The NCS is the one of the first studies to demonstrate that, while controlling for demographic variables, effective outreach and engagement predicts more successful cohort recruitment. Effective outreach and engagement was measured by whether women had heard about the NCS. Women who had heard before having contact with recruiters were more likely to consent. Consents increased both when outreach and engagement were used as a passive recruitment strategy and women needed to self-refer (DO), and when used to supplement active recruitment by staff either through door-to-door contact (IVS, EHBR) or providers (PBR).

Tailored activities conducted for 1–2 years before the start of recruitment were associated with substantial percentages of women who reported that they had heard about the NCS at initial screening. The DO group had the highest percentage of women who had heard, not surprising given that DO recruitment was dependent on self-referral. Kaar et al. [20] observed that women who said they had not heard were those whose first contact with the study was when they received the Pregnancy Screener in the mail. In addition to the DO group, the percentages of EHBR and PBR women who had heard were also substantially higher than the IVS, strongly suggesting that the more structured and extensive outreach and engagement in the ARS was most effective.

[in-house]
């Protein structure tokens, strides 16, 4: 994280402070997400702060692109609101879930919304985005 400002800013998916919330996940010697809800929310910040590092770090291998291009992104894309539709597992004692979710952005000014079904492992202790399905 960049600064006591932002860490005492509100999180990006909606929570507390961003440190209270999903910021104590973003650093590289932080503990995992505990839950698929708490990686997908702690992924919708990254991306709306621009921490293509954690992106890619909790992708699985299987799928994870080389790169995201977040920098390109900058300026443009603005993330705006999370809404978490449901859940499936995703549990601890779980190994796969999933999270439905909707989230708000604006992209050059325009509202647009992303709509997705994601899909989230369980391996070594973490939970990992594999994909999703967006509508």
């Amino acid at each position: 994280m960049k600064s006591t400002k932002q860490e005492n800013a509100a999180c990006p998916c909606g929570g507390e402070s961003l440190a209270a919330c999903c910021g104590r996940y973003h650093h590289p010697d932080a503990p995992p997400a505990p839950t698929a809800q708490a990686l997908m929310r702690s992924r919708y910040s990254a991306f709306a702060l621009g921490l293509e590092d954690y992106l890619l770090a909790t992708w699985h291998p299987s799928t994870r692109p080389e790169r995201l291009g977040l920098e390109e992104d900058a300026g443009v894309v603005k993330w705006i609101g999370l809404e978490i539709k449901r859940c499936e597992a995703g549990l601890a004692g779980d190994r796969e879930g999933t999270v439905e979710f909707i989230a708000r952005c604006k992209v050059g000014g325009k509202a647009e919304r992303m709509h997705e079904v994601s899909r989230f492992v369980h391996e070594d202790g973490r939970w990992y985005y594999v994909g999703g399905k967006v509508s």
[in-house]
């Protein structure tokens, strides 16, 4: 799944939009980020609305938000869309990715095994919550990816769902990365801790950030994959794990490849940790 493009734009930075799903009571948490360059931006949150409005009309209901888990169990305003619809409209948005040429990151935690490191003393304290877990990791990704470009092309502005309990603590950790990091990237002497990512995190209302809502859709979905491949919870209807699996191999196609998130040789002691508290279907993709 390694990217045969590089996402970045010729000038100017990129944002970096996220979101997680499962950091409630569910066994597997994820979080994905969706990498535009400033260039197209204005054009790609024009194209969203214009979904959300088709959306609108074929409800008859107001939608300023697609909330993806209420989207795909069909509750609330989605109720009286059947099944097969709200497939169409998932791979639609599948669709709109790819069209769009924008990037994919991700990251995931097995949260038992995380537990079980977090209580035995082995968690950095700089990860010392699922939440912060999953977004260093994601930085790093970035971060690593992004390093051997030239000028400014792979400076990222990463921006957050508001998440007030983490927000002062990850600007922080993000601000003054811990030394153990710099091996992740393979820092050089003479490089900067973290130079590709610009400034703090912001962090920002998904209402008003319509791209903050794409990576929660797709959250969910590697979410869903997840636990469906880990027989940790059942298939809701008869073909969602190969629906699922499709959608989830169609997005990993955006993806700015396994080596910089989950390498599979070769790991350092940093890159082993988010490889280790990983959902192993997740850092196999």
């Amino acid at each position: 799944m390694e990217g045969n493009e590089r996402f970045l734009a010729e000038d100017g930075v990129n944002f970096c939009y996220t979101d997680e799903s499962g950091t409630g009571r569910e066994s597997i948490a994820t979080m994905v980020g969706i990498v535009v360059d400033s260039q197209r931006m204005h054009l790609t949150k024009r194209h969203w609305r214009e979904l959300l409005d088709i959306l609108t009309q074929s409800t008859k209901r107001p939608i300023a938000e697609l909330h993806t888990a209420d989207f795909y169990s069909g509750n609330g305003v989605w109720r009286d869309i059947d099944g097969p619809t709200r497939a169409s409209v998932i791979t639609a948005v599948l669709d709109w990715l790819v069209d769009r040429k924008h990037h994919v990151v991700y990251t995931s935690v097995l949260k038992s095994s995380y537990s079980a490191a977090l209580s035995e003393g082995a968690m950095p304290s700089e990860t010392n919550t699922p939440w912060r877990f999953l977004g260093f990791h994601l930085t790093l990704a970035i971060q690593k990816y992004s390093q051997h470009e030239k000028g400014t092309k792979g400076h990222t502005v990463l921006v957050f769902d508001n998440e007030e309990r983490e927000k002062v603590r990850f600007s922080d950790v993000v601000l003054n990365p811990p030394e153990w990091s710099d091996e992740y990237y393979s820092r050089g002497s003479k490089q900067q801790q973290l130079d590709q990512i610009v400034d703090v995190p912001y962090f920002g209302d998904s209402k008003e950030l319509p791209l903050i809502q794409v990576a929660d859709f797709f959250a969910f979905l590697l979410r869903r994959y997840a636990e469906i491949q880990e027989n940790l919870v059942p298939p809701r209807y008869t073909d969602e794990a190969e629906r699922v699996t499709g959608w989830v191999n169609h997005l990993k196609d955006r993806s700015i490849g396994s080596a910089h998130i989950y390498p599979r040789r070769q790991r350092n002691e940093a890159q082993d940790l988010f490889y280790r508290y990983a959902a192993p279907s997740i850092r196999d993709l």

The NCS provides strong support for the importance of multifaceted outreach and engagement for successful recruitment. Across recruitment groups, the more sources women heard from, the higher the odds of consent. Depending on the recruitment strategy, different methods of outreach and engagement affected the odds of consenting differently. Word-of-mouth, hearing about the study from a healthcare provider or another person, increased the odds of consent across ARS groups. For 3 of the 4 recruitment types, those that emphasized self-referral (DO) or were household-based (IVS, EHBR), approximately one-third of the women had heard through word-of-mouth. In the PBR group, that percentage was much higher because, as would be expected, over half of the women had heard about the study from a healthcare provider. Interestingly, hearing from a provider did not increase the odds of consent in that group, but hearing from another person did.